August 14, 2019 by 2019-2020 Equity & Diversity Task Force, 2019-2020 Sustainability & Resiliency Task Force, 2020-2021 Council of Global Representatives, 2020-2021 Learning & Teaching Culture Advisory Group, 2021-2022 Professional Development Advisory Group

The theme of our most recent Grassroots leadership conference was all about amplifying leadership, design, and service. Throughout the three day conference, AIAS members got to listen to inspiring speakers while simultaneously participating in efforts that turned those words into action and helped to build a better tomorrow. In no better way was the theme of Grassroots 2019 exemplified than in our first-ever AIAS Student Capitol Hill Day!

A total of 55 students from across the country, alongside members from AIA’s Advocacy Team, gathered to discuss the pertinence of student loan debt with members of Congress and their staff. Specifically, our collective task of action was to generate congressional support for the Retirement Parity for Student Loans Act (S. 1428). This, if passed, would allow employers to count an employee’s payment toward their student loan debt as a matching contribution to the employee’s retirement plan.

Architecture students on average graduate with a significantly higher amount of student loan debt than the national average. Additionally, those new graduates who choose to pursue licensure must then undergo years of earning experience in the field and passing a rigorous series of examinations – a process that can require significant sacrifice and keep these graduates from being able to make any significant dent to their loans. Given these conditions, it’s no wonder 42% of Americans between the ages of 18-29 have no retirement savings whatsoever. For many, the idea of saving for retirement has become too unrealistic and unattainable.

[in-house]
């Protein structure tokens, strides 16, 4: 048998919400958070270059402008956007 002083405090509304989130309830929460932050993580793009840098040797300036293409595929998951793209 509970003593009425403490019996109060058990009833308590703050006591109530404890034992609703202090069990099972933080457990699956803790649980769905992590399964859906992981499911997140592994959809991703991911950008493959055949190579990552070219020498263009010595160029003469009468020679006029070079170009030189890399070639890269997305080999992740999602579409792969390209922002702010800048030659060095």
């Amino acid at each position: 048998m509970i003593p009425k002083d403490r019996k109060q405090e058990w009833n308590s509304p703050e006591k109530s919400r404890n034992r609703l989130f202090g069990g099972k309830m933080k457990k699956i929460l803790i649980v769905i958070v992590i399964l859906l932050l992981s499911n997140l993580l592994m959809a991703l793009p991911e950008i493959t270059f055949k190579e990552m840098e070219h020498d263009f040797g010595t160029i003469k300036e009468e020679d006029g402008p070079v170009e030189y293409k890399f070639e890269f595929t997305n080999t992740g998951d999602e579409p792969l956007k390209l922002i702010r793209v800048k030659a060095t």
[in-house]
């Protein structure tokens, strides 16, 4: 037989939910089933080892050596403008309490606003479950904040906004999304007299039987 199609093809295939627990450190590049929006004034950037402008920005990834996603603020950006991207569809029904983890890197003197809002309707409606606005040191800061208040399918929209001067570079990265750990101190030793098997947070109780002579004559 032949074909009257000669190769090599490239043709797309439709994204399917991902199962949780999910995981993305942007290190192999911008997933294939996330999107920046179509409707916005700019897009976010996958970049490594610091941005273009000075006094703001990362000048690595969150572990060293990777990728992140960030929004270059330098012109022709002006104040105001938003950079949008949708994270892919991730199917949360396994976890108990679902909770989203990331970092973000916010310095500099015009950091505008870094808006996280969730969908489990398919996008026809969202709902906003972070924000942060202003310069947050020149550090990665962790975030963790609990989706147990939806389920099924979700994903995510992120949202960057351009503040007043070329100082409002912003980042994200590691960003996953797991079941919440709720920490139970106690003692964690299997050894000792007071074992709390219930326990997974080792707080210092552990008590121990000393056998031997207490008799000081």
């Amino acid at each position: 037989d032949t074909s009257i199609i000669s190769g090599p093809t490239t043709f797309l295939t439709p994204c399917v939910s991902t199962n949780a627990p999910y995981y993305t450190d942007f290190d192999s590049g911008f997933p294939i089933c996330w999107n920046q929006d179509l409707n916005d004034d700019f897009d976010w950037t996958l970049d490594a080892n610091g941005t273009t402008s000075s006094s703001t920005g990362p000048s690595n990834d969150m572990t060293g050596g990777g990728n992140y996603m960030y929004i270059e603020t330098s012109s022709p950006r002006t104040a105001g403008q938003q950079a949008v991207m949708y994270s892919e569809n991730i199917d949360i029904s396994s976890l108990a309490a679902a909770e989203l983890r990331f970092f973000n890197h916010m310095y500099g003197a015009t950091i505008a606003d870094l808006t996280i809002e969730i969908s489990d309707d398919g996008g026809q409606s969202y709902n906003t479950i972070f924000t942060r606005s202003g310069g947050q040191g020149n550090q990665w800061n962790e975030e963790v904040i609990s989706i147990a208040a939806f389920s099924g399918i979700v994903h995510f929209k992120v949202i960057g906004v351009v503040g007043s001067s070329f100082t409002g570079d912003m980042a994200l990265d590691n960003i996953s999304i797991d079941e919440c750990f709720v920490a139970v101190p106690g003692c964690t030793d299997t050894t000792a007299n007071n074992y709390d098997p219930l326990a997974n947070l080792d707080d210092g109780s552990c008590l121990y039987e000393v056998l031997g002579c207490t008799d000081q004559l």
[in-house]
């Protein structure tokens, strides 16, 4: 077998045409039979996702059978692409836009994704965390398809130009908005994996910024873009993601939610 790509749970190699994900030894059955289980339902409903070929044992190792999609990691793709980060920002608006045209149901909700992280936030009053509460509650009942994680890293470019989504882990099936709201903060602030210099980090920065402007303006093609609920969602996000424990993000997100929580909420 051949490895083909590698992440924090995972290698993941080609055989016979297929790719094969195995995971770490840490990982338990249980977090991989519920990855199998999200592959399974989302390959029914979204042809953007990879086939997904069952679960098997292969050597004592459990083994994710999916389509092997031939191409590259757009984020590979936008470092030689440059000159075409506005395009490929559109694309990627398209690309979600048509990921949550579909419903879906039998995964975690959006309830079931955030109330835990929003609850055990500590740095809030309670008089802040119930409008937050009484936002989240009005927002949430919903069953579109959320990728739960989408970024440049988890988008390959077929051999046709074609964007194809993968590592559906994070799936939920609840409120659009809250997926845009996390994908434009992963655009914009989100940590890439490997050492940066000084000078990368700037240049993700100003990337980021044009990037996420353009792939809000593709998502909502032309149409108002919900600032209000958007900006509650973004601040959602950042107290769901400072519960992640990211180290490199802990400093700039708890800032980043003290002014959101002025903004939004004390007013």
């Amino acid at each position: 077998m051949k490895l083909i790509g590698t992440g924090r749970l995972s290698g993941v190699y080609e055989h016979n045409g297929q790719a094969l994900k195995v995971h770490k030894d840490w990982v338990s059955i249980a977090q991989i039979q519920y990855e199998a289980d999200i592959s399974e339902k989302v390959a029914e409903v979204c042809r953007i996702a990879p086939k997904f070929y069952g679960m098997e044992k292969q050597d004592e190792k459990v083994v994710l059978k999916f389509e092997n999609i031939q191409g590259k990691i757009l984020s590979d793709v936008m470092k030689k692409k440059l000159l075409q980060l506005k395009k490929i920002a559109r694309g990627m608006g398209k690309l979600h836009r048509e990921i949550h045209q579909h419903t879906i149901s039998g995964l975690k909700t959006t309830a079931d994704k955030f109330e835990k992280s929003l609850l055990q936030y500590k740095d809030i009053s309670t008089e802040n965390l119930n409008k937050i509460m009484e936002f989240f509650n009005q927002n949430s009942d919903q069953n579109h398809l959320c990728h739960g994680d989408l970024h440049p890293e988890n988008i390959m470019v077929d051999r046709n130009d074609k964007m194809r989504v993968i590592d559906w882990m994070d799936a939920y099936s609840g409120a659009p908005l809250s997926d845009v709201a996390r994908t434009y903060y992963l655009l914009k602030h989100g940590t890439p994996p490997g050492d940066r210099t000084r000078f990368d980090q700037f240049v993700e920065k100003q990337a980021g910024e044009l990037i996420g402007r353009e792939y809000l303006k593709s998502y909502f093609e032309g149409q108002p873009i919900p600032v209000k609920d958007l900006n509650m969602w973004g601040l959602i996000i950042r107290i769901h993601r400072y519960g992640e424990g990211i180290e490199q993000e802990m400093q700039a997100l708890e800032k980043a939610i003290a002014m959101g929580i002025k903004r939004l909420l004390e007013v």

As architecture students and leaders, we felt that our voice could offer unique perspective on why this issue is of such pressing relevance. Legislation that would continue letting employers invest in the future of their employees so those employees can focus on investing in their present is a great incremental step in ensuring that emerging professionals, both in architecture and otherwise, can have a future that is worth investing in.

After spending the morning reviewing talking points and assembling various strategies, the groups headed to the Capitol for a series of prescheduled meetings with their local members of Congress and/or staff. Getting to share our unique stories on how student debt has impacted us with people who could actually move the needle on this issue proved to be an extremely motivating experience for all who participated.

Though the ultimate fate of the bill has yet to be determined, it is empowering to know that we chose not to sit by as mere observers, but to stand up and amplify our voices on the issues so important to us.